Frederick W. Kruse was born on June 25, 1852 in the German State of Mecklenburg-Schwerein into a peasant family. His family emigrated to the United States in 1853 and settled in Buffalo. He left home in 1865 and was employed as a farm laborer in the summer months in the rural areas in the Buffalo vicinity, while continuing to study in the winter. From 1868 to 1874 he was first a student at Griffith Institute in Springville, NY and then a teacher in the Springville common schools. He served an apprenticeship in law in the office of Cary & Jewell in Olean, NY from 1874-87 and was admitted to the Bar in the latter year. He practiced law in partnership in Arcade, NY from 1877-79, then alone in Olean from 1879 to 1897. He was a member of the New York State Assembly from 1884-87, chairing the Appropriations Committee in 1886 and later the Revision Committee. He sat on the State Commission to Revise the Excise Laws in 1888, acted as the Special Commissioner to Investigate Census Frauds in Minnesota in 1890, and on a State Advisory Committee charged with preparing general legislation for Third Class Cities in 1895. He also often served as a court appointed referee.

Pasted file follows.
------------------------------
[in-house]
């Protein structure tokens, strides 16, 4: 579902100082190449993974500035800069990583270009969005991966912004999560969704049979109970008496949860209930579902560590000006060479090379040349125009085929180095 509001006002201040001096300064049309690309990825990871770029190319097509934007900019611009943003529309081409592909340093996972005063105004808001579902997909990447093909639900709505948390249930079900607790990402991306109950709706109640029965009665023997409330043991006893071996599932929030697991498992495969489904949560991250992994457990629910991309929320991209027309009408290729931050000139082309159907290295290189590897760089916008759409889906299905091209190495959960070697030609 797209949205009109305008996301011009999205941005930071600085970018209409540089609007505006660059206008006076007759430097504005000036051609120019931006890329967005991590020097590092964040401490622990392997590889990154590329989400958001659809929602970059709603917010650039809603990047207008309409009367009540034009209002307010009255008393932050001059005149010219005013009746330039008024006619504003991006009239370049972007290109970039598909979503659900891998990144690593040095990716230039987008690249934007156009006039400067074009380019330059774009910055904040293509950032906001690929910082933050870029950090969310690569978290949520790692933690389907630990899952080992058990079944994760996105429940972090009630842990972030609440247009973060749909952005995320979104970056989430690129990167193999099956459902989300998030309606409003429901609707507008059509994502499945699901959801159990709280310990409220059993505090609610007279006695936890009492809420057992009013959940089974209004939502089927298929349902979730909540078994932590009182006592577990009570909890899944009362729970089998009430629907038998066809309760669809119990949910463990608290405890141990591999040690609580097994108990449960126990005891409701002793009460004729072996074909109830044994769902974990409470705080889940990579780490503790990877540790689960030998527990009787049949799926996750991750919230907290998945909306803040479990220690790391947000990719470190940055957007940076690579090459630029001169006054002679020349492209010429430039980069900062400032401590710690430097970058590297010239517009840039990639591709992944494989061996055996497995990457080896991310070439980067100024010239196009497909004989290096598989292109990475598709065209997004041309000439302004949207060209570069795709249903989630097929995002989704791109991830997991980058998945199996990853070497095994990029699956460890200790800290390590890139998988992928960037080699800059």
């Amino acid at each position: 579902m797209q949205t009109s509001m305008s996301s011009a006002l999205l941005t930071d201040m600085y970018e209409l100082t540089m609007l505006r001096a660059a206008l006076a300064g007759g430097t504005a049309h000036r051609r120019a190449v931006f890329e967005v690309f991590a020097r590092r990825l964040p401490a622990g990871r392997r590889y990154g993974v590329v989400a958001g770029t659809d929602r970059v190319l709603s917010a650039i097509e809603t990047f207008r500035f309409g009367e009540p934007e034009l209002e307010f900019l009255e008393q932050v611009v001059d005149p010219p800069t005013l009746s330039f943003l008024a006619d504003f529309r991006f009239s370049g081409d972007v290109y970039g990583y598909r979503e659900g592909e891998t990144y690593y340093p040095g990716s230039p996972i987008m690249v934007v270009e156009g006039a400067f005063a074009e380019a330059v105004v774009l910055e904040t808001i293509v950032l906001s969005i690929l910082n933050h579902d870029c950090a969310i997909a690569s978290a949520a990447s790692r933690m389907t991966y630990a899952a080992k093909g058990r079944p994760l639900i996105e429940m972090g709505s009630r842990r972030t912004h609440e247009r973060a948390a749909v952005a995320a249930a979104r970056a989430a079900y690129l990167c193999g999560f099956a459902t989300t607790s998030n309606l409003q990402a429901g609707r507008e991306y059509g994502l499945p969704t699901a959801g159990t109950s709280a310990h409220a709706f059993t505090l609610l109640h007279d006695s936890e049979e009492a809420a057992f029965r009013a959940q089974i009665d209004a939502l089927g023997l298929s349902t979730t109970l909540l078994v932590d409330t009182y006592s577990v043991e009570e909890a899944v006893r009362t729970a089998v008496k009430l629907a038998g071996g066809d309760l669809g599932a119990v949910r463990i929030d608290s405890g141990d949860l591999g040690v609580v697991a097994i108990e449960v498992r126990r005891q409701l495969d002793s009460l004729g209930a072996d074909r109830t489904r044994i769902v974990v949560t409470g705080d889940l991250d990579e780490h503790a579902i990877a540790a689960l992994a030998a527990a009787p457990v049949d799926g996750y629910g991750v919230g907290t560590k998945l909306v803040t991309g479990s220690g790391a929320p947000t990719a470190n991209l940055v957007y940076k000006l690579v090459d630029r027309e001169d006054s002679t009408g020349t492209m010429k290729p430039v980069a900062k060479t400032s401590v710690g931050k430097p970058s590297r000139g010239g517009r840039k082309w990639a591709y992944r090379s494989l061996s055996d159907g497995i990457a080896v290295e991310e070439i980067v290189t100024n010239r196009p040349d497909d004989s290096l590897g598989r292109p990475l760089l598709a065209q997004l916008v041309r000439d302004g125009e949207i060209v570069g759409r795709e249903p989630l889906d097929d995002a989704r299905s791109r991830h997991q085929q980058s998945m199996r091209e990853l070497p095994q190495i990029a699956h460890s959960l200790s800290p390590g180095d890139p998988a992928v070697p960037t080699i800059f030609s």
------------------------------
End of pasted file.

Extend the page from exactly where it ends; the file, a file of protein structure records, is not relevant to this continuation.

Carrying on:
Kruse was appointed Cattaraugus County Judge in May, 1897, and elected to a full term in November 1898. He was appointed a Justice of the Supreme Court in May, 1900 and was returned by election in 1900 and 1914. He was appointed to the Appellate Division of the Fourth Department in January of 1907, on which Court he remained until his mandatory retirement at the close of 1922, sitting as Presiding Justice from 1913 onward. He died in Olean on March 18, 1938.